Here’s what else you need to think about:
Depending on the breed of chicken, their combs and wattles can become frostbitten. Birds with large combs (usually breeds originating from a warmer place, such as Leghorns) are more susceptible to frostbitten combs and wattles, which can be quite painful. Birds with smaller combs and wattles usually sail through most weather just fine. Dampness is the real culprit in causing frostbite, so keep things dry. Some folks try spreading Vaseline or other oil on the comb to prevent frostbite, but it has never worked for me.
If you keep your water inside the coop during the cold months, pay extra attention to this area and keep any damp shavings cleaned up. If your birds are outside during the day–especially in the snow–they will most likely track snow back into the coop, so watch for wet or muddy shavings that might contribute to dampness in the coop.
And don’t forget to keep an eye on their feet and toes, which also can become frostbitten. This isn’t as common, but does happen.
I remember the very first winter I had chickens: I had to cancel a dinner party one freezing cold Sunday evening after going out in the afternoon and noticing that two of the hens, who had had long, thin red combs, were flinging blood from the frozen tips of their comb. I panicked and ran immediately to the hardware store for a heat lamp.
Some say never heat the coop. Others heat at the slightest edge of cold. I fall somewhere in the less-heat side, tending toward only heating if it gets REALLY cold. The cut-off point for me is 10 above zero and colder, because I do have chickens that are not super cold-hardy and have large combs that can get frostbitten fairly easily. If I had a larger breed with small combs, I’d probably never heat at all.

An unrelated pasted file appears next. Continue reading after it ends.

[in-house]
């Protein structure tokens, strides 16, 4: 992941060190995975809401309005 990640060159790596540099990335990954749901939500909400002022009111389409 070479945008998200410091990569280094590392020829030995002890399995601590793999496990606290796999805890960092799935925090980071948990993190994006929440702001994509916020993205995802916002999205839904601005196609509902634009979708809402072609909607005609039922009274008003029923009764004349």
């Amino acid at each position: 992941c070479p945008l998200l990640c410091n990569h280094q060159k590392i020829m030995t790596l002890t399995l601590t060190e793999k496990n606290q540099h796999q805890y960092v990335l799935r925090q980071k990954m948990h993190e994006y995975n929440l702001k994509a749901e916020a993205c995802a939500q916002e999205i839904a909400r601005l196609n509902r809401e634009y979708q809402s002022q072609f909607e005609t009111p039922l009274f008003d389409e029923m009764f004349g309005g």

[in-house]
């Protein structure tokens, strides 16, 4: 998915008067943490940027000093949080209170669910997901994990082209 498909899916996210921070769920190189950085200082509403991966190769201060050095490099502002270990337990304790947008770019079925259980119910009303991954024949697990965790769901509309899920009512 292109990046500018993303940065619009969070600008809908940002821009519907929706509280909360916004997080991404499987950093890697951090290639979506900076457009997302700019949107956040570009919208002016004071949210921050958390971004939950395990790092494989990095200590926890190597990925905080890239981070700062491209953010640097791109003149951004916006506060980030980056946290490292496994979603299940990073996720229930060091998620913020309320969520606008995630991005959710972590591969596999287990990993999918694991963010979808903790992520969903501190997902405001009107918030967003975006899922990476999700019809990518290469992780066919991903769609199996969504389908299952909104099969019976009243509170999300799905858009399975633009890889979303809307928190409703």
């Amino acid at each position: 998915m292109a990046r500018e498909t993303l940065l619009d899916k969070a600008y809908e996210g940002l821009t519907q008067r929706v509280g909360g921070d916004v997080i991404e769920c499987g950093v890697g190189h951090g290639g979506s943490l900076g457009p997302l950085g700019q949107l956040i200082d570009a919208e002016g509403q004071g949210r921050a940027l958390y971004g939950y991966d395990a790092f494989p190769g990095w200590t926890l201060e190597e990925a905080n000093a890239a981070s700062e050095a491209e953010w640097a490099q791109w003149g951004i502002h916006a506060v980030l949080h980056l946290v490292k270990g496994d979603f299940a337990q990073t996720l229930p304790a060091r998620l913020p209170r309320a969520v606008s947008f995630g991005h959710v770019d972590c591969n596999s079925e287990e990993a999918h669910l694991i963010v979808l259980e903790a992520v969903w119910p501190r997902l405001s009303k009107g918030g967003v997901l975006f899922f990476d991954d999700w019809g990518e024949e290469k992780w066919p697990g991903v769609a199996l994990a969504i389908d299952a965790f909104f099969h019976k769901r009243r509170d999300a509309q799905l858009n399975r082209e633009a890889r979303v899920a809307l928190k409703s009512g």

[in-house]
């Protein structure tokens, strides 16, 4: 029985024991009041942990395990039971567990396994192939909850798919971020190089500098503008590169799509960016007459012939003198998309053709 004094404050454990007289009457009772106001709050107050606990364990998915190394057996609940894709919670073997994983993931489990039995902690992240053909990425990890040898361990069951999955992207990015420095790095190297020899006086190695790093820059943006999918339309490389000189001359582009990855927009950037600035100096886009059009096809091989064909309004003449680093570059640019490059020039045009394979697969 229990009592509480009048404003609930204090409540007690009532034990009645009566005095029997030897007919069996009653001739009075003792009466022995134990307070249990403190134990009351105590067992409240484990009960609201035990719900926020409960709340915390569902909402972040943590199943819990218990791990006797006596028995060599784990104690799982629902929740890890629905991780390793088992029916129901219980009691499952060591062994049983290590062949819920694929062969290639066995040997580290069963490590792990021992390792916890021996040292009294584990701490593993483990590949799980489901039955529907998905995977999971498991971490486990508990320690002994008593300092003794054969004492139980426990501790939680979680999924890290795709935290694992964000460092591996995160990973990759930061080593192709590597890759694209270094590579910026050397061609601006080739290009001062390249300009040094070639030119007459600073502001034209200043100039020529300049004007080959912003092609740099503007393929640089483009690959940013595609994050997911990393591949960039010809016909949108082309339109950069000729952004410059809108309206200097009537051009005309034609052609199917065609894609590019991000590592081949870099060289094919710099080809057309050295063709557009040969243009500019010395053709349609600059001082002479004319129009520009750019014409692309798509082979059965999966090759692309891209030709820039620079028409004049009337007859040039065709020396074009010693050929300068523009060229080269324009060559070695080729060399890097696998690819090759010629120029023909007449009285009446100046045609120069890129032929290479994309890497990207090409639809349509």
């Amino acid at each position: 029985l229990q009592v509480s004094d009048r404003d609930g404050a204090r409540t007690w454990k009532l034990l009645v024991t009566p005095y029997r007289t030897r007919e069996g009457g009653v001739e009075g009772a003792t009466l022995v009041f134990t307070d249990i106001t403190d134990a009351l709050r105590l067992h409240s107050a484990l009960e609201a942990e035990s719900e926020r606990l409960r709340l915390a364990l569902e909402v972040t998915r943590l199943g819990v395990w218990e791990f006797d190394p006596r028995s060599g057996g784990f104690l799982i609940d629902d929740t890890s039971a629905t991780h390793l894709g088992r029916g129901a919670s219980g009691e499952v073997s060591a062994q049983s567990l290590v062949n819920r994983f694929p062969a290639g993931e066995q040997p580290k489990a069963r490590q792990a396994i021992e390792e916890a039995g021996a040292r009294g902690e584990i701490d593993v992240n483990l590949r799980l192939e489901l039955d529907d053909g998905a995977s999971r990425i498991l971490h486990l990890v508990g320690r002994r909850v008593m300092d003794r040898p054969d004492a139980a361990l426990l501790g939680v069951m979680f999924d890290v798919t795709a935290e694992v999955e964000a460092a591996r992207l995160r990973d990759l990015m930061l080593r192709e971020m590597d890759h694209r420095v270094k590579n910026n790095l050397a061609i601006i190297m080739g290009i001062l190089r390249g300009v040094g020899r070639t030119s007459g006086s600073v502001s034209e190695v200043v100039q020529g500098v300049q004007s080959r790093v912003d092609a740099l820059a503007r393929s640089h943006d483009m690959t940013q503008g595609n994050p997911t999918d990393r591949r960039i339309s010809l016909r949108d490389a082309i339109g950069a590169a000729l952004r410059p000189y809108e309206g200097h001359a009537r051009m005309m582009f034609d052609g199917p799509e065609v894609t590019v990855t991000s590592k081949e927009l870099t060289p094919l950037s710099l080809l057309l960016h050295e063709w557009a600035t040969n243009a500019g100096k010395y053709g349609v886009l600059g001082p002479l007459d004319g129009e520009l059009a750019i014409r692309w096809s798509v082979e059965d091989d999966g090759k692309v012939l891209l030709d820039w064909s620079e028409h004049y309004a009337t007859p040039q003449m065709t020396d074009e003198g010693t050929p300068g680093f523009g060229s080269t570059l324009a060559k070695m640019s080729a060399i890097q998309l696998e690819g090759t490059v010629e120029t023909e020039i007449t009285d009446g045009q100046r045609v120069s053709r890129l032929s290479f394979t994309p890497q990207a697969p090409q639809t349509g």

So if you have a large, cold-hardy breed of chicken, they usually are just fine as long as they have a dry, draft-free coop to get out of the wind and snow. If you really want to use a heating device, such as a heat lamp, be sure to tie it securely to prevent it falling and causing a fire. Because, it can cause a fire if it falls into shavings or touches any burnable surface. Sadly, I’ve seen stories in the news all too many times of families losing their entire flock because of a fire caused by a heat lamp. Also, place it somewhere above your birds so they cannot “snuggle” into the light bulb. I’ve had birds with singed feathers more than once.
A safer alternative might be a oil-filled enclosed radiator, the kind that turns off if tipped over. I’ve also seen ceramic radiant heaters that don’t involve light and can work well without a fire hazard.
Chickens also need plenty of clean, fresh water at all times in the winter as well as the summer. I use two different methods of keeping the water clean and unfrozen. In some of my pens, I use a plug-in heated dog dishes, which saves a lot of time instead of cracking the ice and adding warm water to the buckets twice a day in the coldest weather. In other pens, I use a stock-tank heater that I put directly into a black rubber pan of water.
The heated dog dishes do fine for a year or two, but I’ve found they stop working after a while. And, I have to store them over the summer, which takes up extra space. So as they break, I buy the small tank heaters that you simply drop in a bowl to replace them. I like the thick-rubber black pans that you’ll find at a farm store, as they don’t crack in the cold and you can easily turn them upside down and push out the ice in case they do freeze over.
Make sure your chickens have plenty of food to maintain their body weight in the cold. Extra feed, some cakes of suet filled with nuts or fruit, or even plain cracked corn can give your birds a much-needed caloric boost. I throw a handful of corn in the coop in the evening, which helps turn over the bedding and gives the birds a carb-filled snack before hitting the roost.